Willowroot, I don't quite understand what you're trying to say... actually, i have no idea sorry... could you just put it in different words?
Can exposure compensation even be used in manual mode?
Cos on my Canon Elan-7 (EOS 33), i have a quick control dial which controls Tv, and the other dial which controls Av...
I'm sorry, i've confused myself even more now.

Okay...
If i am in Tv priority, and i turn the dial that controls Tv, then the Tv changes, and if i turn the "other dial" (after pressing the shutter button halfway) the Av changes, and also changing the exposure meter reading.

If i am in Av priority, and i turn the dial that controls Av, then the Av changes, and if i turn the "other dial" (after pressing the shutter button halfway) the Tv changes, and also changing the exposure meter reading.

If i am in manual mode, and i turn the dial that controls Av, then the Av changes, and if i turn the "other dial", the Tv changes. So does this mean Exposure compensation cannot be used in manual mode, because there are no other dials to turn?

Andrew
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« Reply #14 on: October 20, 2003, 04:13:44 AM »
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G'day Francois,

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You should understand exposure correction as a way to fine tune the parameter choosen by the internal computer/meter of your camera.

Could you explain in greater depth what you mean by that sentence and what situations you would use it?
Thanks

Andrew
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Willowroot
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« Reply #15 on: October 20, 2003, 08:44:52 AM »
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Can exposure compensation even be used in manual mode?

I'm not sure about the situation on an Elan-7 (EOS 33), but on EOS-1/3 (any flavour: 1v, 1Ds, 1D), using your camera in M disables any compensation you've set in Tv or Av mode. Returning to Tv or Av mode re-enables the previously set exposure compensation.
Hm, so what I said probably wasn't right anyway (was thinking about how my Minoltas work) - just as well you couldn't understand it then  ::

Jason
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Jason Elias
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« Reply #16 on: November 07, 2003, 08:12:16 AM »
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But when i underexpose something, it tends to come out a greyish colour revealing alot of grain...Huh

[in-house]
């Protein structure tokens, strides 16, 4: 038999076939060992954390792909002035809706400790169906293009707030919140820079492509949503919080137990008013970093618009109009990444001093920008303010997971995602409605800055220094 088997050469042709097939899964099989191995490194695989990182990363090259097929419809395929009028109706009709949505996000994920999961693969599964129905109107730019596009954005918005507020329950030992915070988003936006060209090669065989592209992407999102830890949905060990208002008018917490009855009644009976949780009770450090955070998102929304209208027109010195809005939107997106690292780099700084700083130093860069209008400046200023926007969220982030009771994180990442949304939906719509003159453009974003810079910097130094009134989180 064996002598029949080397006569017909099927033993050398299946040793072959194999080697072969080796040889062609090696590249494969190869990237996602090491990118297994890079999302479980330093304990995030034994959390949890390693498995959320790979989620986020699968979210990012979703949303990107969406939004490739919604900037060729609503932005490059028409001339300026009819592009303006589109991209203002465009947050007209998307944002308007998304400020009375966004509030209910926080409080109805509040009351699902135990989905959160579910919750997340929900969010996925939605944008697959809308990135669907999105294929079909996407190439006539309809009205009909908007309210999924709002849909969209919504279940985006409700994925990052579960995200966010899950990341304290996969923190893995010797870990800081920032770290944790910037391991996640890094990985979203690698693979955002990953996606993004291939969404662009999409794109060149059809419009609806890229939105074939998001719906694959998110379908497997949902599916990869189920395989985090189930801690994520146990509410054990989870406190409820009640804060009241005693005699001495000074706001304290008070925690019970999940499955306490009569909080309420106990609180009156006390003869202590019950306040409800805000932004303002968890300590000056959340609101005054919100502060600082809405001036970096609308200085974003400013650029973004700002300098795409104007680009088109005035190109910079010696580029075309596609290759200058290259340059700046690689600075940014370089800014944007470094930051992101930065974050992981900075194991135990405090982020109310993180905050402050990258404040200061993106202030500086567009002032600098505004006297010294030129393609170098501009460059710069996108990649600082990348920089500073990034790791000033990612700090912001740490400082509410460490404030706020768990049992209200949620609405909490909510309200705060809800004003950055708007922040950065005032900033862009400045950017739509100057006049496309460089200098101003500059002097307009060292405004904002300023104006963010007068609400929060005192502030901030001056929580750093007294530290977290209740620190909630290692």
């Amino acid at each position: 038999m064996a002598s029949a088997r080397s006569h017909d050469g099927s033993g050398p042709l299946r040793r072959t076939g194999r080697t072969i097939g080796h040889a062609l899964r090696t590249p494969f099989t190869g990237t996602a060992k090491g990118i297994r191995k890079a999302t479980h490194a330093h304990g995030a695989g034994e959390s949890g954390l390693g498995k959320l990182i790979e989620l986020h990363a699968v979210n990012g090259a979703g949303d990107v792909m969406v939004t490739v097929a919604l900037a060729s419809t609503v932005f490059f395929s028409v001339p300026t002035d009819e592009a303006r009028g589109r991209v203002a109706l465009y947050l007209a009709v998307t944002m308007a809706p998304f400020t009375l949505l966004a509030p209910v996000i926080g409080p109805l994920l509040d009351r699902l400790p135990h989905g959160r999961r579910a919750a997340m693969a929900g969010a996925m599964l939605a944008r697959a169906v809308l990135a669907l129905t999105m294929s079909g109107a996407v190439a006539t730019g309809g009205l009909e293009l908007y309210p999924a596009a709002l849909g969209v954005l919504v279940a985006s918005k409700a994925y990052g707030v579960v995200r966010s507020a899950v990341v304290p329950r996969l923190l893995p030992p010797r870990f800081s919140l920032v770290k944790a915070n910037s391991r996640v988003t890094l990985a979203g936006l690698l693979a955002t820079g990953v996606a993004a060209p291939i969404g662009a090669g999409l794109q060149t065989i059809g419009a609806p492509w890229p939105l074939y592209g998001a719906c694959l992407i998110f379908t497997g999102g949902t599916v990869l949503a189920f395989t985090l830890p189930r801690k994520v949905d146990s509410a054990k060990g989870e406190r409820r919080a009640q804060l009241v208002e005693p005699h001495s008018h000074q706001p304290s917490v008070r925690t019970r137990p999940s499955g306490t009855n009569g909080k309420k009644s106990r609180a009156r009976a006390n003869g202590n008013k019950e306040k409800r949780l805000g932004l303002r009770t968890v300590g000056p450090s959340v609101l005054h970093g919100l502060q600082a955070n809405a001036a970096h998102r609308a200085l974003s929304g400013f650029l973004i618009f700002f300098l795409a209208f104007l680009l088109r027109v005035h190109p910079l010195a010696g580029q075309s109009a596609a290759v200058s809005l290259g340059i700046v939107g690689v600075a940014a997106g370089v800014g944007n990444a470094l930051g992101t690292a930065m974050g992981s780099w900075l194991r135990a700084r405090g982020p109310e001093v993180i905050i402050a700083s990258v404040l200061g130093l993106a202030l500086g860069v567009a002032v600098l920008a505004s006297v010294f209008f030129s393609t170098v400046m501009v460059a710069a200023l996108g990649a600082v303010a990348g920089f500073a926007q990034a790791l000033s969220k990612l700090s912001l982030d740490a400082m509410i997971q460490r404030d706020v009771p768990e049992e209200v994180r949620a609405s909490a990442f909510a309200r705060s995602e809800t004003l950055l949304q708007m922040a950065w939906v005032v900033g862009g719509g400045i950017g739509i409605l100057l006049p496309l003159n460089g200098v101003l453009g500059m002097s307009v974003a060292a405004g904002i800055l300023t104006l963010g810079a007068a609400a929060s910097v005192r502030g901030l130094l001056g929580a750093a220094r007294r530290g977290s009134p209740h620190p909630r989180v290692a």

perhaps i'll scan this image, but i don't have a website to post it on....
That sounds like the problem I get with minilab prints from some negatives: if I deliberately take a darkish ("underexposed") image, the automated processing brings the overall lightness up to average, to "correct my mistake", which causes areas that are meant to be dark to be pushed up to near mid tones. At that level, one is seeing severely reduced contrast due to a combination of the film's flatter contrast response at low light levels, lens flare (stray light from brighter parts of the subject reaching the darker parts of the image) and maybe even underlying film fog.
  This is why the practice of exposure compensation skills with a film camera must be done with slides, where the development involves no adjustments.
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francois
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« Reply #17 on: October 17, 2003, 10:00:55 AM »
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Andrew,

In others words:

If you set your camera in aperture priority mode, set your aperture at f/5.6 an get a reading of 1/250, then a +1 stop compensation will change your speed from 1/250 to 1/125 (or twice as long).

This change of speed is reflected in the viewfinder reading [at least in my EOS].

If I press the shutter button and then turn the back dial  to introduce some positive or negative exposure compensation then changes are displayed even if I release the shutter button.

francois

PS: I hope this time I have understood you correctly
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Francois
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« Reply #18 on: October 21, 2003, 03:01:45 AM »
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If you find Michael's exposure article a little too technical, take a look at Light metering onthe Photozone...

The Photozone article is maybe more accessible and illustrated with a bunch of pics. Andrew, you should really spend some time on that article (and on Michael's tutorial as well).

Good luck,


francois
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Francois
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« Reply #19 on: October 21, 2003, 08:14:51 AM »
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Can't i use slide film?
Or were you implying i am capable of using slide?

You're not likely to see much difference between shots made with or without exposure correction if you use print film.

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I saw you're using an Elan-7 (EOS 33) camera!

I wanted to avoid other forum users to step-in and say that digital can do it too!

francois
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Francois